Every once in a while you will be placed in a situation where you only have a few seconds to convey to others who you are and what you do.  It may be at a formal networking event or in a chance meeting.  These short interactions can be extremely powerful if you are prepared.

Have you ever noticed that the volume on your television magically increases during commercials?  Advertisers know that they must grab your attention in the first few seconds of their message and they also know that you are likely to leave the room for a moment or two.  Therefore they increase the volume to lure you back.  Even if you don’t return to the room, they want to be sure that they have been heard.

But Magical Networking Moments (elevator pitches or self-introductions) in a group or one on one are different.  While it is important that the volume and pitch of your voice are appropriate for the setting, what you say will be far more important than a commercial advertiser.  You are likely to only have this one chance to make an impression.  Therefore you must plan well what you will say and what you hope to gain by delivering the message.

Remember your desired outcome.  It is impossible to get everyone in the room or every person you meet to be interested in your products or services solely based on a short introduction.  This should be the beginning of a relationship.  Your goal is to craft a message in such a way that the people who are right for you are compelled to ask you for more information.  You’ll know you’re on the right track when you deliver a short message and people ask you for more information.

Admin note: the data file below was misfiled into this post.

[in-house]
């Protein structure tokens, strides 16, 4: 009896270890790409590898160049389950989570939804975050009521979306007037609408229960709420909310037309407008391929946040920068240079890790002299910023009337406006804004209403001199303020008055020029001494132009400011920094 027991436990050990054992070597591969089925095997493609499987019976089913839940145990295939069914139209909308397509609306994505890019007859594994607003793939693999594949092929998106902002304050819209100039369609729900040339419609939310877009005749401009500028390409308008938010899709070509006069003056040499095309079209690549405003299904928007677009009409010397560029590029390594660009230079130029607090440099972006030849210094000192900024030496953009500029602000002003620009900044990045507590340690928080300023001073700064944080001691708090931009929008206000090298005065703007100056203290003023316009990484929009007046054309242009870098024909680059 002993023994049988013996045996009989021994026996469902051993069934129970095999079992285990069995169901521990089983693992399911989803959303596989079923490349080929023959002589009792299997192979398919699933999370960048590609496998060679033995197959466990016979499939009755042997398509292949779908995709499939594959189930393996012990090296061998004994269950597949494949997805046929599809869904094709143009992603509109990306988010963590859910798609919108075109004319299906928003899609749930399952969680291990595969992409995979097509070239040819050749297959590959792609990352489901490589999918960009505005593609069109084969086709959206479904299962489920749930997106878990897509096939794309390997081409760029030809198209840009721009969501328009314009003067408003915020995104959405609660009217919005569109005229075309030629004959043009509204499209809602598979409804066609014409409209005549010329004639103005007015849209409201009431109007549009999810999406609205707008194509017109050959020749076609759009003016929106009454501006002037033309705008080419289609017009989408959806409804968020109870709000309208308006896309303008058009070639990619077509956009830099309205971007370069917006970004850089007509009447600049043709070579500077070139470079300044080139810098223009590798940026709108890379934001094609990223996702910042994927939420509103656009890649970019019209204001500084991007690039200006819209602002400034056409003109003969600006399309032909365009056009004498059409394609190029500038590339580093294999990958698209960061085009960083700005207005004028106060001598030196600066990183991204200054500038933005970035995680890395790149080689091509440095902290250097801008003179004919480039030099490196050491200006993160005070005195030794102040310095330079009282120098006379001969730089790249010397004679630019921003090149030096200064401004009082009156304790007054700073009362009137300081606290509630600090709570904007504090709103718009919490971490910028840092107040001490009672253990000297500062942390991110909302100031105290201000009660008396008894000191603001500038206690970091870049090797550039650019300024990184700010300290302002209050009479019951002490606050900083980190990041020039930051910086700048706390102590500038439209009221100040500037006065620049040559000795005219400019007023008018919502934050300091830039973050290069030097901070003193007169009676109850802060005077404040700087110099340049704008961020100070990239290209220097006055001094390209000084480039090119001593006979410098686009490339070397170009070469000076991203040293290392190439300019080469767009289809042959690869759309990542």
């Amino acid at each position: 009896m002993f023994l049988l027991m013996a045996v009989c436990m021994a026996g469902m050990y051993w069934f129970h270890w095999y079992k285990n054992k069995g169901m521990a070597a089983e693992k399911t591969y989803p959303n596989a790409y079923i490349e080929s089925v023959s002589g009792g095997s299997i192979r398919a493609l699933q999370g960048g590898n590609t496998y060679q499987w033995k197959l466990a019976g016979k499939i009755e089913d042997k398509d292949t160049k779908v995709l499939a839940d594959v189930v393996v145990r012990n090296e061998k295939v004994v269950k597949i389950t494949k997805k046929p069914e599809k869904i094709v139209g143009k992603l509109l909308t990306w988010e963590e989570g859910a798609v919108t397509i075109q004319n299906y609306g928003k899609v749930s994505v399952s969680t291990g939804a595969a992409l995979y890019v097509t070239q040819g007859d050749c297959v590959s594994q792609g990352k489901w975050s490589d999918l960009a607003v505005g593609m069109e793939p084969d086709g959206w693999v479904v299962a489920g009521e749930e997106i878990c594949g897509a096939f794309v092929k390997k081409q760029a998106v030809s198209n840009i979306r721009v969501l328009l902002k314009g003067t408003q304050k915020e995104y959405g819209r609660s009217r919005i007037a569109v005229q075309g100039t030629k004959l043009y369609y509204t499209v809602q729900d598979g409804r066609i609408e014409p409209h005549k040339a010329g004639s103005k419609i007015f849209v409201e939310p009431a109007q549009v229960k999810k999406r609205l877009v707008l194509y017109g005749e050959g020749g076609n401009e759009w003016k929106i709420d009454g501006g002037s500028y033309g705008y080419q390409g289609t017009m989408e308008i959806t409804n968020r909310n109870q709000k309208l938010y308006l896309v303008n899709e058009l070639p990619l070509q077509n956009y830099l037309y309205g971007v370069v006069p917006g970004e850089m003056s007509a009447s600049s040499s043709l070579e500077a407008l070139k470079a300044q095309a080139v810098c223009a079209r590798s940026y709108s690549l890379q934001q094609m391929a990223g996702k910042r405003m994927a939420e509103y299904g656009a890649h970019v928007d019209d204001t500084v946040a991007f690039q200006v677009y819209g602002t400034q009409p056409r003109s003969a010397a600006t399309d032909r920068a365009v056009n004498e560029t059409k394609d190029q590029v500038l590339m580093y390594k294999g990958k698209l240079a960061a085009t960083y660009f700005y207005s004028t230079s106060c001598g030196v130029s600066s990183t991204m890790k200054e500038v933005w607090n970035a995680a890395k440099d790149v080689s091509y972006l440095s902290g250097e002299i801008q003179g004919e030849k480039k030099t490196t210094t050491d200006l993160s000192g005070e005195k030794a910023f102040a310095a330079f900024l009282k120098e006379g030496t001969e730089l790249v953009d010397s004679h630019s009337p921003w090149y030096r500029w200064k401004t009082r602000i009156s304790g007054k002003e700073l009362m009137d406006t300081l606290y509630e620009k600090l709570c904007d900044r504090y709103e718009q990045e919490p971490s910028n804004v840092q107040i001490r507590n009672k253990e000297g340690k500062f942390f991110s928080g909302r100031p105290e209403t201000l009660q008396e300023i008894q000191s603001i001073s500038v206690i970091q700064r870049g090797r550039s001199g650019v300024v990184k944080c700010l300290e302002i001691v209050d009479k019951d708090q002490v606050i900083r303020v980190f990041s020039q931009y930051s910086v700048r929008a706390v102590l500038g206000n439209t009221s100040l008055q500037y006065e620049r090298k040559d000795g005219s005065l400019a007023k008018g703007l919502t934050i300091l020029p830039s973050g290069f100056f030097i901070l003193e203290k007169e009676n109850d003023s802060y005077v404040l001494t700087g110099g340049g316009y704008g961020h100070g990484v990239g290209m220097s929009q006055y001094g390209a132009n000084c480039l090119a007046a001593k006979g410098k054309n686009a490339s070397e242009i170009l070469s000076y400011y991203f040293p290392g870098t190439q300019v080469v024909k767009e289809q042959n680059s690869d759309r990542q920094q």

Experts tell us that we have between three and seven seconds to grab someone’s attention long enough to keep it when they are expecting our message. Starting with a simple question and following with your name is a good technique.  For example, “Have you ever known someone who struggled introducing themselves in front of a group?  I’m Glen and I help people get what they want when meeting people.”   Always end with a tag line or your name in the final sentence.  We recommend using only your first name since time is short and one name is easier to remember than two.

In the example above we are seeking people who are struggling to introduce themselves.  And while we are targeting the group in which this message is delivered, we have done it in a way that gives each person who responds deniability.  Few people are willing to admit they have a problem in front of others.  Each person can feel comfortable approaching us without revealing to the group that they have a problem since our message was directed to people who have “known someone who struggled.”  If it had asked “have you ever struggled” our responses would be very few.

The key is to take your standard Magical Networking Moment and pull the middle out.  Start with a bang and end with a bang and your time is up. If you haven’t crafted your standard Magical Networking Moment yet this shortened message will be the boilerplate for your standard version.  Either way you should remain consistent.

What you say and how you say it will have a big impact on your results.  Having a standard Magical Networking Moment that begins and ends the same will provide you with the ability to shorten your message to fit any occasion.  You will be more consistent and memorable which will deliver better results and help you build deep relationships with your clients and referring partners.